According to the Centers for Disease Control and Prevention, childhood obesity has doubled over the past 30 years—and obesity in adolescents has quadrupled. In 1980, five percent of teenagers were obese; in 2012, it was close to 21 percent. All in all, more than one in three children under 19 were overweight or obese in 2012. The World Health Organization call this explosion of childhood overweight and obesity one of the most serious public health challenges of this century.
This is why illnesses and conditions once thought to be exclusively the province of adults have started to be seen more and more in children and teenagers. Obese children are vulnerable to serious health problems, such as prediabetic conditions and type 2 diabetes, heat disease, high blood pressure, and stroke. Like their adult counterparts, obese children are prone to sleep apnea and bone and joint problems. Moreover, as these children become adults, they tend to remain obese, and are more likely to suffer health problems than people who became obese as adults.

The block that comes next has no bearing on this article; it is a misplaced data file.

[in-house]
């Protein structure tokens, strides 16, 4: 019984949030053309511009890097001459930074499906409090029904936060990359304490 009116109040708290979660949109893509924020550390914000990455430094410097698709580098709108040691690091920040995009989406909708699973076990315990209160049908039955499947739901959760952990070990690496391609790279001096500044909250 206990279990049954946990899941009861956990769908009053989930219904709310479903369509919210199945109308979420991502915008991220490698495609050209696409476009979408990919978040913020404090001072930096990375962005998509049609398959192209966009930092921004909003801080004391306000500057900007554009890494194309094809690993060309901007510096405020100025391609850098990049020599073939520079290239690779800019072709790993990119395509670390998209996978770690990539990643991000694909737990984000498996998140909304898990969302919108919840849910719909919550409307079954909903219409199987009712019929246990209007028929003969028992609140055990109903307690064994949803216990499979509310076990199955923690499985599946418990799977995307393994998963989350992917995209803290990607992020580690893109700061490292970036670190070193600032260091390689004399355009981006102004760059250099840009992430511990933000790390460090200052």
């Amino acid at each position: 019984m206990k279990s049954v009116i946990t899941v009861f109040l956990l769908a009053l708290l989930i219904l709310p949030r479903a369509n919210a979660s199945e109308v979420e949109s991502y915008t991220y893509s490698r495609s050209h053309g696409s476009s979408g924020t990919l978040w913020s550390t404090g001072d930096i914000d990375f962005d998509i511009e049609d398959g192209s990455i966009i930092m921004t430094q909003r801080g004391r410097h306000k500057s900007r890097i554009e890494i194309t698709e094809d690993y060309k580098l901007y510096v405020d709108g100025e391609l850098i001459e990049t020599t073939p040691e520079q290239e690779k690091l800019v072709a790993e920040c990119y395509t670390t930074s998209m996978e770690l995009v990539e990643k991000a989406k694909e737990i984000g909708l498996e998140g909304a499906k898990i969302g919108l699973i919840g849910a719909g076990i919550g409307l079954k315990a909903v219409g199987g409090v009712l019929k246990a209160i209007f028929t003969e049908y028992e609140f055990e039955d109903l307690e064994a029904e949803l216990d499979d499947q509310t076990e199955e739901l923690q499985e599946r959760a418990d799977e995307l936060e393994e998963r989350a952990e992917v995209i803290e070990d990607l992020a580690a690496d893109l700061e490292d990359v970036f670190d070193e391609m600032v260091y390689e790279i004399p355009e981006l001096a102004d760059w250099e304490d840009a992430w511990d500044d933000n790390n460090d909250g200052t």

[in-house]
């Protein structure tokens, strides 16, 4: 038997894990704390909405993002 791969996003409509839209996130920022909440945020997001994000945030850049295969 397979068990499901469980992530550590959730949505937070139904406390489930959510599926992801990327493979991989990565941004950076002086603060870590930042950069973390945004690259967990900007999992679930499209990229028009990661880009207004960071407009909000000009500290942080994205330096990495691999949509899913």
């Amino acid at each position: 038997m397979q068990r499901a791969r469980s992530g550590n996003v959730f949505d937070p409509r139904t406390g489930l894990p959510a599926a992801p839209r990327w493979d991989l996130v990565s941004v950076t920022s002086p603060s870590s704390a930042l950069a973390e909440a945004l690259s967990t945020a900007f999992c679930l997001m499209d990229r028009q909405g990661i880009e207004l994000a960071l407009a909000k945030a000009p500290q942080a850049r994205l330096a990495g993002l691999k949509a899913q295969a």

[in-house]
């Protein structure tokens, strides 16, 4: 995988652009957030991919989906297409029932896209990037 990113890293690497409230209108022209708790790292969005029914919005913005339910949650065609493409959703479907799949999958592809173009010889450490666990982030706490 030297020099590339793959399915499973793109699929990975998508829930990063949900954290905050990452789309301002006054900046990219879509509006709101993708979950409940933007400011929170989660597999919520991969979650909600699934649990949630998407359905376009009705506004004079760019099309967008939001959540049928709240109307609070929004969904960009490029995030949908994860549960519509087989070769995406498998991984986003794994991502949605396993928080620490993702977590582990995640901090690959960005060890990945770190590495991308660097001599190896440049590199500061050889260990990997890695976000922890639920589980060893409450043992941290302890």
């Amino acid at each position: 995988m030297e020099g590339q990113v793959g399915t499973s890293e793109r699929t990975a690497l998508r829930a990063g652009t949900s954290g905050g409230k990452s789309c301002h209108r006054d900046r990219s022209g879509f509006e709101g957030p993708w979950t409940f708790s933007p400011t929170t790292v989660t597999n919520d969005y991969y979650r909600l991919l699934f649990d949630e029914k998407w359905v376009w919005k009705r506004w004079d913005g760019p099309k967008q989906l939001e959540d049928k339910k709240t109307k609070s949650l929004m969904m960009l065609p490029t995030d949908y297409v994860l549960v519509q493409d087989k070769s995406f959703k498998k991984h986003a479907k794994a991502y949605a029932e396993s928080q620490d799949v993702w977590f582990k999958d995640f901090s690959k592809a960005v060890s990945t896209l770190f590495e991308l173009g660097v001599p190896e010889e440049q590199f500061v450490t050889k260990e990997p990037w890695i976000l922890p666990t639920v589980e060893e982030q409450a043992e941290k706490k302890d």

Studies have found that children who spend time in front of screens, such as watching TV, are more likely to be obese than children who engage in other activities, even if they get the same amount of exercise However, one significant difference between obesity in children as opposed to in adults is that children are not in charge of their environment—how much free time they have, and when, what food is in the house, what sort of exercise they are able to get, leisure-time activities, and other aspects of daily life are in the hands of their parents and guardians. So it is the parents and guardians, understanding long-term consequences, who have to take the lead.
That means making healthy food available to kids, and giving them plenty of opportunities for exercise. For a child to successfully adopt healthy eating habits, it is necessary for the whole family to do so—children pick up what they see. This means preventing a child from being overweight is an excellent opportunity for everyone in the house to eat healthy and get in shape. Talking to kids about the truth behind snack and fast-food commercials—without being scary or unduly condemning—can help moderate the temptations.